Global EditionASIA 中文双语Français
Home / World / World Watch

It's time for Biden to reverse problematic policy on HK

By Lau Lan-Cheong | China Daily Global | Updated: 2021-03-03 08:56
Share - WeChat

After the Lunar New Year, Hang Lung Properties announced that it had obtained Beijing's consent to proceed with the acquisition of the United States consulate's property at 37 Shouson Hill Road in Hong Kong.

The transaction was scheduled to be completed on Dec 30 following HLP's successful bid for the property for HK$2.56 billion ($330 million) in September, but it was halted following a notification from the authority that the deal, which was a matter involving issues of foreign affairs, would require approval of the central government.

On Feb 18, HLP confirmed that the US consulate had fulfilled all requirements under diplomatic protocols, and permission had been obtained from Beijing to proceed with the transaction, which was completed on Thursday.

Beijing apparently is extending an olive branch and offering a way for the new administration of US President Joe Biden to improve Sino-US relations and change its Hong Kong policy. Having sent out some positive signals about taking a more pragmatic approach toward China and rectifying the outlandish policies set by his predecessor, Donald Trump, Biden now has to recognize the blunders that Trump and the US Congress made in handling US relations with Hong Kong, which have not only interfered with China's internal affairs but also severely undermined US interests in Hong Kong.

Shared economic benefits are the ballast of healthy Sino-US relations. As suggested in the report "Understanding US-China Decoupling" published by the US Chamber of Commerce, if proposed decoupling leads to the reduction of US foreign direct investment in China by half, the US could suffer a one-time loss of as much as $500 billion in GDP.

In addition, it said, if decoupling occurred and resulted in a complete loss of access to China's market for US aircraft and commercial aviation services, it would cause a minimum loss of $38 billion in annual revenue and the loss of at least 167,000 jobs in this sector. The US semiconductor industry would suffer a reduction of $83 billion in annual sales and the loss of 124,000 jobs.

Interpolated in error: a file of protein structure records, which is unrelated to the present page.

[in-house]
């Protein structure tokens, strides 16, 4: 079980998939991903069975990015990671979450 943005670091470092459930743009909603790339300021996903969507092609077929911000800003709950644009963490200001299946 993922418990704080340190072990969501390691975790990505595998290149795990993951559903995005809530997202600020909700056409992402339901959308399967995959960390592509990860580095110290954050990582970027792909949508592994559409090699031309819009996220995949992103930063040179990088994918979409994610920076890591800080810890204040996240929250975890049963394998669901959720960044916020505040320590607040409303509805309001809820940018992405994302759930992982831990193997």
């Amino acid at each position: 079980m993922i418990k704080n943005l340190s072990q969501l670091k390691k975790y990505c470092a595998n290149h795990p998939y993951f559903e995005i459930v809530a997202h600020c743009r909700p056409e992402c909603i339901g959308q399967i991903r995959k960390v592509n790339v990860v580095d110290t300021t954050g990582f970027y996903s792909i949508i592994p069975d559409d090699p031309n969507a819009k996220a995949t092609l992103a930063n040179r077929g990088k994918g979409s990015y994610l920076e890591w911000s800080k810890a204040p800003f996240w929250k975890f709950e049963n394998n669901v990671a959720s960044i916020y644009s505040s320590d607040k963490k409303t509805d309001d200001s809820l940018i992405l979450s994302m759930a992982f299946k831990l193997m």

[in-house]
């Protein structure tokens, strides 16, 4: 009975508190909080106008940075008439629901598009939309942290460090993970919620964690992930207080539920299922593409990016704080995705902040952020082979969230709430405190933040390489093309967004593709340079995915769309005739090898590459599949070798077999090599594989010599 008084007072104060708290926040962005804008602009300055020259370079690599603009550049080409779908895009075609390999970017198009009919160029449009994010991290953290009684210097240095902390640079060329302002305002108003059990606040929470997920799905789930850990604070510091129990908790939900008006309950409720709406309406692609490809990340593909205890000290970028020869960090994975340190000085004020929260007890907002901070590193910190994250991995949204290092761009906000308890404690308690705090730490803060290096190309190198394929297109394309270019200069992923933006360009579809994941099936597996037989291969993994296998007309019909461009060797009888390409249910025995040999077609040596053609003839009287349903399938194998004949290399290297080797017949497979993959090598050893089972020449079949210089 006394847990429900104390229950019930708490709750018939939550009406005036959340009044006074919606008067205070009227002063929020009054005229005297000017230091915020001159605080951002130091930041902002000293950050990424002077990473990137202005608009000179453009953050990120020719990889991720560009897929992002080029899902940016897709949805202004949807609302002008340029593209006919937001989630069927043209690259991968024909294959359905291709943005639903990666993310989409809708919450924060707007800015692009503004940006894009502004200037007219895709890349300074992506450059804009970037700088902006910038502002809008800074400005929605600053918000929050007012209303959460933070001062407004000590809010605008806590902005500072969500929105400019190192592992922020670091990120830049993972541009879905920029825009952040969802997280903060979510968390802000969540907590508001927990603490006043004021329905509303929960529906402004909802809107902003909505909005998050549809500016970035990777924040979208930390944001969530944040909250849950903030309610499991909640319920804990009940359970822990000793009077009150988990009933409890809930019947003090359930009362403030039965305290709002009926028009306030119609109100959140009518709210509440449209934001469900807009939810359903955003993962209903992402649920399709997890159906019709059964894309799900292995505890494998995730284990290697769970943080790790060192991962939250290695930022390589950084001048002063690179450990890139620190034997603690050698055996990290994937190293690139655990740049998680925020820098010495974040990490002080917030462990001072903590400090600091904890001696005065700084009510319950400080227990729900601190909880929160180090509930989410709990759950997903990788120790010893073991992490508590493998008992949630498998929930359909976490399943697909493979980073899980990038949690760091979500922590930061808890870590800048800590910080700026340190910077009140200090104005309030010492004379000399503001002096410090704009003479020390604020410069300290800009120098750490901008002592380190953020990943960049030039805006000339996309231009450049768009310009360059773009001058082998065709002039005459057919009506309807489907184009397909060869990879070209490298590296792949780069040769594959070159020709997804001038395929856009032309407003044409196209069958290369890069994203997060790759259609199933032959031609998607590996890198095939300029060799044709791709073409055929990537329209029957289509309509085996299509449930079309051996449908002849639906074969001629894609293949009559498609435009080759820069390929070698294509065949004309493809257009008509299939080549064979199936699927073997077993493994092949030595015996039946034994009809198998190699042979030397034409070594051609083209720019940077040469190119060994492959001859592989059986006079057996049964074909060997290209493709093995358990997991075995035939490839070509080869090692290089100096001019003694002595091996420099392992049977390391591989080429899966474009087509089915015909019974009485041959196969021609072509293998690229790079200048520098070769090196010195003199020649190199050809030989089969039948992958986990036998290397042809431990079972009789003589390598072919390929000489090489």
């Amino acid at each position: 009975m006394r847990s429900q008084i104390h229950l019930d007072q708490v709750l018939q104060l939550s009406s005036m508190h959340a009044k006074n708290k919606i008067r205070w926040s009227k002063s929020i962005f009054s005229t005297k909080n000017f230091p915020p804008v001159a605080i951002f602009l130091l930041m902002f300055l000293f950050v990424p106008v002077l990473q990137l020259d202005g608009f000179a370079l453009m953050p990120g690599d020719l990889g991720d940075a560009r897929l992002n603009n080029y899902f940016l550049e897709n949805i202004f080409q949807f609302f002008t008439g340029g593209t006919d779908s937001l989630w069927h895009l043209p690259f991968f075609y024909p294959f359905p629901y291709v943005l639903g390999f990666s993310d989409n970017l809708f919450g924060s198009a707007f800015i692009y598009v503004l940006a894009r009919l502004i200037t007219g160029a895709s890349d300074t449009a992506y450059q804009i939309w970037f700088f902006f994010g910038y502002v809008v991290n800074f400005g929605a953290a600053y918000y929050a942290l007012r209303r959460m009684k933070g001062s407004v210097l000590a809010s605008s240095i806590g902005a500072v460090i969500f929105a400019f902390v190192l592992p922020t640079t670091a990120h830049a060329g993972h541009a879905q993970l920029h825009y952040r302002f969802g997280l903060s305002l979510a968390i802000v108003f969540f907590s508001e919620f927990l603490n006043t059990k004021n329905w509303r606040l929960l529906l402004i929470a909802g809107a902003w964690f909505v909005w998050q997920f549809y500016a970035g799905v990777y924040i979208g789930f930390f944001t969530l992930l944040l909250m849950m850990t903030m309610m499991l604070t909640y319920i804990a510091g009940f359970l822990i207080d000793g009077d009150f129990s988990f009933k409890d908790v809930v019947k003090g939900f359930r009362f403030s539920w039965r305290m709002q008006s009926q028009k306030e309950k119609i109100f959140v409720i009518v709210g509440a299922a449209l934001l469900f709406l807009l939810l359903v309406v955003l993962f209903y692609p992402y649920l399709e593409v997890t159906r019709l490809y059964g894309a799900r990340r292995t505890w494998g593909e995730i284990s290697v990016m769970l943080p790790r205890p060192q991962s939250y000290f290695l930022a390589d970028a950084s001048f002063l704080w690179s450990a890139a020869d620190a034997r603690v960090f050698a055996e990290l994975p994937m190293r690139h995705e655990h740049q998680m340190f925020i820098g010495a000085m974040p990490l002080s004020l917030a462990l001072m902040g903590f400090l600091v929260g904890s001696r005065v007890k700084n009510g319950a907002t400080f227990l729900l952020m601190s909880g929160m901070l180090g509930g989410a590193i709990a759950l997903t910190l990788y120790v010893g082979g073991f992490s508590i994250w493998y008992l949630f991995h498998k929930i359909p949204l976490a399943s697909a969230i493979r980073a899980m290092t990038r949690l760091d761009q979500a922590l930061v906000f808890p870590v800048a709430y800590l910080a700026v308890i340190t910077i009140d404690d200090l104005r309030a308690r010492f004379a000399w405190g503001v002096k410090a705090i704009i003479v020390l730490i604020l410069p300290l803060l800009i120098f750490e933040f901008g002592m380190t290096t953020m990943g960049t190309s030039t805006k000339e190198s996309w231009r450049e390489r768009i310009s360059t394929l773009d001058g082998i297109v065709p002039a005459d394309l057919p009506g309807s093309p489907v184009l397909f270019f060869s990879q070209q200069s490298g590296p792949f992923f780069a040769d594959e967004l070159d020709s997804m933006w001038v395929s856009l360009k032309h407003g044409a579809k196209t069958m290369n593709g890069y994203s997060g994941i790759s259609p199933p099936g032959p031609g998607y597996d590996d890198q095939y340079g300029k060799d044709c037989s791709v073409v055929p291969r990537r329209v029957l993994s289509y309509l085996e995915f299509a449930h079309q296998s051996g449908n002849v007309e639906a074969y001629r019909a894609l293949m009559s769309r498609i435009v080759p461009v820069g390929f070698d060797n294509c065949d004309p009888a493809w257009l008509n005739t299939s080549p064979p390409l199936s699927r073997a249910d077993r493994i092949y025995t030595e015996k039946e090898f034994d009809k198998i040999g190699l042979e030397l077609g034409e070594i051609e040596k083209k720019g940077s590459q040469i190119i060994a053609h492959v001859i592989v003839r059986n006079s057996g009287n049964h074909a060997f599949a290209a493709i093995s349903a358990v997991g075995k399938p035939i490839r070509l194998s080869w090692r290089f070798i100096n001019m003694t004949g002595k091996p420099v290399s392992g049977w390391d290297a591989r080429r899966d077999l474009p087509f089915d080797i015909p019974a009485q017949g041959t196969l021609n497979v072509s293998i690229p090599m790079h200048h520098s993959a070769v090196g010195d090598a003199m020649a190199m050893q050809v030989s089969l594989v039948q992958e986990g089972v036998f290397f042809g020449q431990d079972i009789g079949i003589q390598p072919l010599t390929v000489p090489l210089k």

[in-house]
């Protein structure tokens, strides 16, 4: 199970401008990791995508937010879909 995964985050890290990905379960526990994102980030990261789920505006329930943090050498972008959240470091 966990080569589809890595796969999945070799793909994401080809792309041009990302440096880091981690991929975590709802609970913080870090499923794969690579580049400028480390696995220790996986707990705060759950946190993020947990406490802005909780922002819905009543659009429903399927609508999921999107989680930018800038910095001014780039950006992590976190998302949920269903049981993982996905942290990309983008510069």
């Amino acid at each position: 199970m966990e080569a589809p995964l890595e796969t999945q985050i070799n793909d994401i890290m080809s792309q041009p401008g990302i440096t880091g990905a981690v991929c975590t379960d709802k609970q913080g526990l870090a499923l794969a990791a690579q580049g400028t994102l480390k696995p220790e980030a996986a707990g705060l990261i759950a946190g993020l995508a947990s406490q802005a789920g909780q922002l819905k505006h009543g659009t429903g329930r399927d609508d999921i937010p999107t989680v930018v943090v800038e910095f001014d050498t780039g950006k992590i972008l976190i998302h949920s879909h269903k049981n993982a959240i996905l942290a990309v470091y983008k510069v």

It is safe to assume that the Biden administration takes these estimates seriously. Such a huge economic impact should be reason enough for the Biden administration to reverse the Trump administration's problematic Hong Kong policy, with reinstating Hong Kong's special trade status as the first step.

As a major global financial center, Hong Kong remains an important source of income for many US investment banks. The US' huge stake in Hong Kong's financial market is the main reason the Trump administration did not batter Hong Kong's financial market.

Trump initially suggested that he would not interfere with the Hong Kong Special Administrative Region's internal affairs and acknowledged Beijing's restraint in handling Hong Kong's social unrest arising from the now withdrawn extradition law amendment. But his administration later intensified its China-bashing campaign as part of Trump's re-election strategy, making Hong Kong a piece on its broader political chessboard.

Things took a turn for the worse when Trump issued executive orders to revoke Hong Kong's special trade status and sanction HKSAR and central government officials. On the other hand, the US Congress passed bills that blatantly interfered in Hong Kong's internal affairs.

The promulgation of the National Security Law for Hong Kong by the Standing Committee of the National People's Congress is unquestionably an internal affair of China that warrants no foreign interference. The Trump administration's moves to meddle with Hong Kong affairs, using the enactment of the security law as an excuse, were in total violation of international laws and basic principles governing international relations and interactions.

For instance, Hong Kong's status as a separate customs territory, granted by the Basic Law, is recognized by the World Trade Organization and other international organizations. If the US is serious about WTO protocol, it should assume its obligations toward Hong Kong as prescribed in all agreements in the multilateral trading system.

Maintaining Hong Kong's special status is one of the purposes of implementing the "one country, two systems" principle. Was Trump only paying lip service when he claimed to protect "one country, two systems" while revoking Hong Kong's special trading status? For the sake of the interests of both the US and Hong Kong, Biden has every reason to reinstate Hong Kong's special trade status by issuing an executive order.

The author is president of the Golden Mean Institute, a Hong Kong think tank. The views do not necessarily reflect those of China Daily.

Most Viewed in 24 Hours
Copyright 1995 - . All rights reserved. The content (including but not limited to text, photo, multimedia information, etc) published in this site belongs to China Daily Information Co (CDIC). Without written authorization from CDIC, such content shall not be republished or used in any form. Note: Browsers with 1024*768 or higher resolution are suggested for this site.
License for publishing multimedia online 0108263

Registration Number: 130349